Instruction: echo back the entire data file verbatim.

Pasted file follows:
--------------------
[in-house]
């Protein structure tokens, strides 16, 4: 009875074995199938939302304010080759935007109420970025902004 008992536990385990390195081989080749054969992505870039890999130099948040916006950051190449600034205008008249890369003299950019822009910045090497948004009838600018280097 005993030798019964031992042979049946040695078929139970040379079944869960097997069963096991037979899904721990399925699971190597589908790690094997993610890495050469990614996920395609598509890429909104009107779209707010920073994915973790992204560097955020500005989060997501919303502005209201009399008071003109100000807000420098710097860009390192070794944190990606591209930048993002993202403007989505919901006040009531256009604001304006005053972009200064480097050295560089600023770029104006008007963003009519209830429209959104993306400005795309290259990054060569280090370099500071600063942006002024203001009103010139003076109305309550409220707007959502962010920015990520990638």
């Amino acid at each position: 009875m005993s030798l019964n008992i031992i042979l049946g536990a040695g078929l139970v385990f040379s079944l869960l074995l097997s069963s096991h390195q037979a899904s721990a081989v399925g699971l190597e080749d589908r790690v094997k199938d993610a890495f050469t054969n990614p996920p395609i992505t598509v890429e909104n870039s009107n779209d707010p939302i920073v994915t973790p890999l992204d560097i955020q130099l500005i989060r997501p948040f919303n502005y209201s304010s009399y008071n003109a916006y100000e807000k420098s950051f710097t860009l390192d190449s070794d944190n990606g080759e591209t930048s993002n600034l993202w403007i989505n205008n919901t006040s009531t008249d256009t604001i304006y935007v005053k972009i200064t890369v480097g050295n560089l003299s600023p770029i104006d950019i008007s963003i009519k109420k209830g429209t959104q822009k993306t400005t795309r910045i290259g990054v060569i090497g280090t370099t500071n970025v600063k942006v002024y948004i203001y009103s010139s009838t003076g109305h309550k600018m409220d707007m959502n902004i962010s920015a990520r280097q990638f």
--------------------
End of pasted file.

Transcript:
[in-house]
């Protein structure tokens, strides 16, 4: 009875074995199938939302304010080759935007109420970025902004 008992536990385990390195081989080749054969992505870039890999130099948040916006950051190449600034205008008249890369003299950019822009910045090497948004009838600018280097 005993030798019964031992042979049946040695078929139970040379079944869960097997069963096991037979899904721990399925699971190597589908790690094997993610890495050469990614996920395609598509890429909104009107779209707010920073994915973790992204560097955020500005989060997501919303502005209201009399008071003109100000807000420098710097860009390192070794944190990606591209930048993002993202403007989505919901006040009531256009604001304006005053972009200064480097050295560089600023770029104006008007963003009519209830429209959104993306400005795309290259990054060569280090370099500071600063942006002024203001009103010139003076109305309550409220707007959502962010920015990520990638």
């Amino acid at each position: 009875m005993s030798l019964n008992i031992i042979l049946g536990a040695g078929l139970v385990f040379s079944l869960l074995l097997s069963s096991h390195q037979a899904s721990a081989v399925g699971l190597e080749d589908r790690v094997k199938d993610a890495f050469t054969n990614p996920p395609i992505t598509v890429e909104n870039s009107n779209d707010p939302i920073v994915t973790p890999l992204d560097i955020q130099l500005i989060r997501p948040f919303n502005y209201s304010s009399y008071n003109a916006y100000e807000k420098s950051f710097t860009l390192d190449s070794d944190n990606g080759e591209t930048s993002n600034l993202w403007i989505n205008n919901t006040s009531t008249d256009t604001i304006y935007v005053k972009i200064t890369v480097g050295n560089l003299s600023p770029i104006d950019i008007s963003i009519k109420k209830g429209t959104q822009k993306t400005t795309r910045i290259g990054v060569i090497g280090t370099t500071n970025v600063k942006v002024y948004i203001y009103s010139s009838t003076g109305h309550k600018m409220d707007m959502n902004i962010s920015a990520r280097q990638f």